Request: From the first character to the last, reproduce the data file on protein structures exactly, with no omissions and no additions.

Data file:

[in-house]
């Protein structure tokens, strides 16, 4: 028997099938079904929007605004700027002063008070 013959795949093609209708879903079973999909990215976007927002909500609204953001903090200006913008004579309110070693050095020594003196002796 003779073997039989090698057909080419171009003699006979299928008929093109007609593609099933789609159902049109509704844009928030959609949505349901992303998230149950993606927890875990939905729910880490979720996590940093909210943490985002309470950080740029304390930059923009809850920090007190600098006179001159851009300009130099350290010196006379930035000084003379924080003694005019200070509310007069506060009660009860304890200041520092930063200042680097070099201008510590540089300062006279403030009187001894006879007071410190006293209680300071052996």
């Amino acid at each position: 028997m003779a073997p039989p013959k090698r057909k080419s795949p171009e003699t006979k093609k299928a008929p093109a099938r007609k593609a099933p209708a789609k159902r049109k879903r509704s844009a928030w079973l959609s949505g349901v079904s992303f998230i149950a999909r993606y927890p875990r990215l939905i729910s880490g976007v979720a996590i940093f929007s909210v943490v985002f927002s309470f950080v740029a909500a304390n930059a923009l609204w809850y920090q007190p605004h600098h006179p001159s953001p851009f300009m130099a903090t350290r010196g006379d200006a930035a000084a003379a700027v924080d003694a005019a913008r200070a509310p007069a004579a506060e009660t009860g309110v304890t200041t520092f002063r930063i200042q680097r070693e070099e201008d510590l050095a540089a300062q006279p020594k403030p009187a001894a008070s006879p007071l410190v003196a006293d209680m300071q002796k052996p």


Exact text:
[in-house]
């Protein structure tokens, strides 16, 4: 028997099938079904929007605004700027002063008070 013959795949093609209708879903079973999909990215976007927002909500609204953001903090200006913008004579309110070693050095020594003196002796 003779073997039989090698057909080419171009003699006979299928008929093109007609593609099933789609159902049109509704844009928030959609949505349901992303998230149950993606927890875990939905729910880490979720996590940093909210943490985002309470950080740029304390930059923009809850920090007190600098006179001159851009300009130099350290010196006379930035000084003379924080003694005019200070509310007069506060009660009860304890200041520092930063200042680097070099201008510590540089300062006279403030009187001894006879007071410190006293209680300071052996």
């Amino acid at each position: 028997m003779a073997p039989p013959k090698r057909k080419s795949p171009e003699t006979k093609k299928a008929p093109a099938r007609k593609a099933p209708a789609k159902r049109k879903r509704s844009a928030w079973l959609s949505g349901v079904s992303f998230i149950a999909r993606y927890p875990r990215l939905i729910s880490g976007v979720a996590i940093f929007s909210v943490v985002f927002s309470f950080v740029a909500a304390n930059a923009l609204w809850y920090q007190p605004h600098h006179p001159s953001p851009f300009m130099a903090t350290r010196g006379d200006a930035a000084a003379a700027v924080d003694a005019a913008r200070a509310p007069a004579a506060e009660t009860g309110v304890t200041t520092f002063r930063i200042q680097r070693e070099e201008d510590l050095a540089a300062q006279p020594k403030p009187a001894a008070s006879p007071l410190v003196a006293d209680m300071q002796k052996p």